We will follow the development of the medical research of the period, then take a look at some of the "other" products popular during the period. Healthy individuals (you definitely wouldn't want to use this on someone who was ill!) are welcome to test out an "Elec-Treat Mechanical Heart" from my collection.

Mr. Behl has over 30 years of experience in the medical device industry. Since 1994, he has been Founder and Chairman of RadioTherapeutics Corporation. Mr. Behl was formerly the Founder, President and Chairman of InnerDyne Medical (surgical access and thermal ablation products. Prior to InnerDyne, he served as President and CEO of Menlo Care (specialty catheters), and was Founder and General Manager of the Clinical Technology Division of Sybron Corporation (electrosurgery, ultrasonic surgical aspirators and sterility assurance products).

Mr. Behl received a BSME from California State University-Northridge, an MS in Biomedical Engineering from USC, and earned an MBA in Finance and Economics as a Simon Fellow at the University of Rochester. He holds fourteen U.S. Patents in the medical device area. Mr. Behl is particularly interested in early electro-surgery and diathermy and has a personal collection of electrical/pseudo-electrical quack medical devices.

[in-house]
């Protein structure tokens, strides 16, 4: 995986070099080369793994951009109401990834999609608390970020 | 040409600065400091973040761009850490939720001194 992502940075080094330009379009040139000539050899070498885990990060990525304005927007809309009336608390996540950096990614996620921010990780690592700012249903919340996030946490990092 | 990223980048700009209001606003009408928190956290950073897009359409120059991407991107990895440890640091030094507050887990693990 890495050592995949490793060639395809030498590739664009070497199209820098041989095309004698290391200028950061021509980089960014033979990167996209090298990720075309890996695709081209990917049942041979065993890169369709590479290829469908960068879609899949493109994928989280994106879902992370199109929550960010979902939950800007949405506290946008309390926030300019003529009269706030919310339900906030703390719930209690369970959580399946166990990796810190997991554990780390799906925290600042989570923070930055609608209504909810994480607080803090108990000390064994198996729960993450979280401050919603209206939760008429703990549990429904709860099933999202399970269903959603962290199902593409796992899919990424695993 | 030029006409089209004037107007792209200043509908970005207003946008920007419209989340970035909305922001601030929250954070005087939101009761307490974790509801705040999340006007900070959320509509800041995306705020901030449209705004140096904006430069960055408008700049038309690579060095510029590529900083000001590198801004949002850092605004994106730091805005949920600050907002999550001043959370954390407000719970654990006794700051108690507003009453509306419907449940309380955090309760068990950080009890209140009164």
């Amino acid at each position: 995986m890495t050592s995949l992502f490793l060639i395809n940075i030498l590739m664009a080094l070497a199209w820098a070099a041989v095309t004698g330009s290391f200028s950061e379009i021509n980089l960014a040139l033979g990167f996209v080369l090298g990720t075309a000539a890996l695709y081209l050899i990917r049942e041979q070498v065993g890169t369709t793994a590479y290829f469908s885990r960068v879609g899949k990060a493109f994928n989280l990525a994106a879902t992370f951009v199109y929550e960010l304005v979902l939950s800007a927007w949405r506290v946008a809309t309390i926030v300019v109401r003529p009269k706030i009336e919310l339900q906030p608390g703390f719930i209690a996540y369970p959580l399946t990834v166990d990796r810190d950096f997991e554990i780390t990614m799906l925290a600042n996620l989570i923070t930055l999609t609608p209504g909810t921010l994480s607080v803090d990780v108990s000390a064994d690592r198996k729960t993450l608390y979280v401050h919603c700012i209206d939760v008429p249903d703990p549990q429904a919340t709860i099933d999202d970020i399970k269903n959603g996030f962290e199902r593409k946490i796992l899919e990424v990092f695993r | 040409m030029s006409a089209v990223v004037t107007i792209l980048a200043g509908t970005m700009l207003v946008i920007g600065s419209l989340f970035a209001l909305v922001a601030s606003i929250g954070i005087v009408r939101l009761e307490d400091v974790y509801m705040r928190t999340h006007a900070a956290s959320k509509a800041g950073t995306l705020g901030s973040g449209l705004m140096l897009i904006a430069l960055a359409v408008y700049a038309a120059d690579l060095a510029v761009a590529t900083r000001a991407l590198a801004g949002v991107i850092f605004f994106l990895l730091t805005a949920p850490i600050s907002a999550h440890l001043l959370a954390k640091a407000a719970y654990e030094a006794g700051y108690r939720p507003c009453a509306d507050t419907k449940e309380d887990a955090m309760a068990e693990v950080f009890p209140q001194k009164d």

MAY 16, 2001

The Intravascular SONOTHERAPY System for the Prevention of Restenosis within Stents

Menahem (Meno) Nassi
PharmaSonics, Inc.


The decade of the nineties has seen stent technology become the dominant revascularization tool for the treatment of coronary obstructions. However, stents are metal implants that, while maximizing lumen size and scaffolding the artery, also provoke a hyperplastic response which re-occludes the artery in about 25% of cases. PharmaSonics has developed the intra-vascular SONOTHERAPY system to inhibit neointimal hyperplasia within a stent. Therapeutic levels of low frequency ultrasound (1MHz), delivered via a 1.67 mm coronary catheter for 10-15 minutes, have been tested in experimental models and in over 100 patients undergoing safety and feasibility pilot testing.